Podcasting: Naming Podcast Episodes | Tech Help for Churches

Podcasting: Naming Podcast Episodes

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On today’s Tech Help for Churches, Podcasting: Naming Podcast Episodes

Podcast episode names shouldn’t be random. There’s a specific formula I use to make sure it’s findable, you know what’s covered, and you know which podcast it is and when it was released.

When I’m naming podcast episodes, I start with a keyword. In the case of this episode, that keyword is “podcasting.” Then, you have a more specific title, “Naming Podcast Episodes” which tells you which aspect of podcasting I’m covering.

If you want to think of this as series title and weekly title (where you avoid clever names and use terms people are actually searching for), that might work.

Next, I have an abbreviation for the show. “THFC” is short for “Tech Help for Churches,” so you know if you liked previous episodes (or want more of similar content, look for THFC).

Finally, I use a date format that’s computer friendly. In this case, it’s 160111. That means YYMMDD. Why don’t I do the four-digit year? I don’t think anyone is going to be confused about what century this was made in. No one is going to find this in 100 years and think, “Was this made in 2116, 1916, or 2016?” Mp4s didn’t exist in 1916 and will probably not exist in 2116.

If you only have the numbers, your computer will group episodes by year, then month, then date. That’s what you want. If you add the abbreviation before the date, when you’re naming podcast episodes, you’ll get a further grouping by show.

Episode number and seasons really don’t help anyone. Sure, if a podcast has 135 episodes, you know that they’re not going to quit after 4, but you won’t remember which content is on which one. Seasons seem even more confusing. Podcasting doesn’t have breaks, so splitting it into “seasons” is unnatural and confusing to the audience. It might help you know when something was recorded, but unless it’s one season is one year, it really won’t help anyone else.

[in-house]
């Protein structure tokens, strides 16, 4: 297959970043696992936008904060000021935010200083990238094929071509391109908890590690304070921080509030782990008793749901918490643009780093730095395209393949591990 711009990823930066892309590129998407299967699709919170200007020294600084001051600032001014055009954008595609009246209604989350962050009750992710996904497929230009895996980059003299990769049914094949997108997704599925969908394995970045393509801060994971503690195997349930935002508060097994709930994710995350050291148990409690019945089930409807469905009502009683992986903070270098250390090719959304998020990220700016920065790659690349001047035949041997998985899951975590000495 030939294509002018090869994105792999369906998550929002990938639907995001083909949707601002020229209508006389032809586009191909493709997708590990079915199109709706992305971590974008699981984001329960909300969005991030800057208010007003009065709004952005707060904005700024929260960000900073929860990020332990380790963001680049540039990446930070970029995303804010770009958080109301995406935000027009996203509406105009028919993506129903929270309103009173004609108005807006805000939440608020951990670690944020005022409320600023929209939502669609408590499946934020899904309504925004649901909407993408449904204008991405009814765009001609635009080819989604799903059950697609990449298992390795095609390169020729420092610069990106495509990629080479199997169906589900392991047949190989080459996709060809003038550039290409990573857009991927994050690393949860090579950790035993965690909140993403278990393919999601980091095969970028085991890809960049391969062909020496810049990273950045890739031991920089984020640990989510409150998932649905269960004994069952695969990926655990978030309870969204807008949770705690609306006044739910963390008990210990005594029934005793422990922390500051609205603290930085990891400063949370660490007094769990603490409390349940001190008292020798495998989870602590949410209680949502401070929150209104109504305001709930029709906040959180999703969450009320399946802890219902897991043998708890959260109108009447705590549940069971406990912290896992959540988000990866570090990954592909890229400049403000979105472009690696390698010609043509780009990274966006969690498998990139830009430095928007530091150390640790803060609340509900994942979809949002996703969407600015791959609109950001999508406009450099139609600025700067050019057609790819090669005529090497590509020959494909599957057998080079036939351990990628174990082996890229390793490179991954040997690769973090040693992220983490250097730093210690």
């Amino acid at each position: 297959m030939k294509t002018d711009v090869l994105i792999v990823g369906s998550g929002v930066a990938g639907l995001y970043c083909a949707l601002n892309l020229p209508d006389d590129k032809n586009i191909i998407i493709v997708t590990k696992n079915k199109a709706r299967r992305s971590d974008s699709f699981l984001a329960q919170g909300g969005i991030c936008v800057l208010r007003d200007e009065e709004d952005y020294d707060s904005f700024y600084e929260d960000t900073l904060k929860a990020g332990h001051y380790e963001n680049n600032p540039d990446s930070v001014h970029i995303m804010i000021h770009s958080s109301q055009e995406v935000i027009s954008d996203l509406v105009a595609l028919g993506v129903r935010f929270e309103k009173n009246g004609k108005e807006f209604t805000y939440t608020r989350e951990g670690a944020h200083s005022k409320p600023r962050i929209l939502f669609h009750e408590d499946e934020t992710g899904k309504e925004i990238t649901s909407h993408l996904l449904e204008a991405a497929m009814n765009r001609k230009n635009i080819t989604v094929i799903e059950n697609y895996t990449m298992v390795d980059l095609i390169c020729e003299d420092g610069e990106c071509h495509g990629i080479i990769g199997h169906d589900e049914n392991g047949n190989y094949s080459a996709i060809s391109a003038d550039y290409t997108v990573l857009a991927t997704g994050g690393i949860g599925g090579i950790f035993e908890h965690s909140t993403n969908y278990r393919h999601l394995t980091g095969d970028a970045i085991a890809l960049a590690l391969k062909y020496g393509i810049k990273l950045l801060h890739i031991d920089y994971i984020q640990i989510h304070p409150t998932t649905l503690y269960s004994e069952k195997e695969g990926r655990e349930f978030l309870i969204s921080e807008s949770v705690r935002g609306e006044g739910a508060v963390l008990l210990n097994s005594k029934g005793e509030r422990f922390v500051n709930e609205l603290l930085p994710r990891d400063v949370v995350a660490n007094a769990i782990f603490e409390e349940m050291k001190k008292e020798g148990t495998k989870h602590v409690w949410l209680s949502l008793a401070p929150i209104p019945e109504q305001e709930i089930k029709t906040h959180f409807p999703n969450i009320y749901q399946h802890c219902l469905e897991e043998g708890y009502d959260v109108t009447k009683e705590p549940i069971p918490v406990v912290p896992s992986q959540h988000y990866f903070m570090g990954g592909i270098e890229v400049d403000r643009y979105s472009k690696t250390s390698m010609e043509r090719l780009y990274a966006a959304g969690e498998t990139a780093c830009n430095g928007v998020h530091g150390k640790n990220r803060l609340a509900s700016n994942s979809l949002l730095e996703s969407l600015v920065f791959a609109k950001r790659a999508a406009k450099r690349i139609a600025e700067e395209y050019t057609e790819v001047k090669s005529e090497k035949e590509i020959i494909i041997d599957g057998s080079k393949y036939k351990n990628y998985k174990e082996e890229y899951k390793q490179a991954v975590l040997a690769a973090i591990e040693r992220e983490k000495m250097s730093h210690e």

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Paul Alan Clifford, M.Div.

Paul Alan Clifford, M.Div. has been a tech volunteer with Lexington City Church (formerly Quest Community Church) in Lexington, KY since 2000 and is the founder of TrinityDigitalMedia.com, llc. He became part of the technology in ministry team when his church’s attendance was around 200 in one Sunday service and has witnessed it’s growth to a peak of 5,200 average weekly attendance in one Saturday service, four Sunday services in one online and two physical campuses. He literally wrote the book on podcasting in churches, twitter in churches, & servant-hearted volunteering, as well as writing various articles for publications like “Church Production” and “Technologies for Worship” magazines. He has thousands of members of his ProPresenter Users' Group on Facebook and thousands of subscribers to his YouTube channel.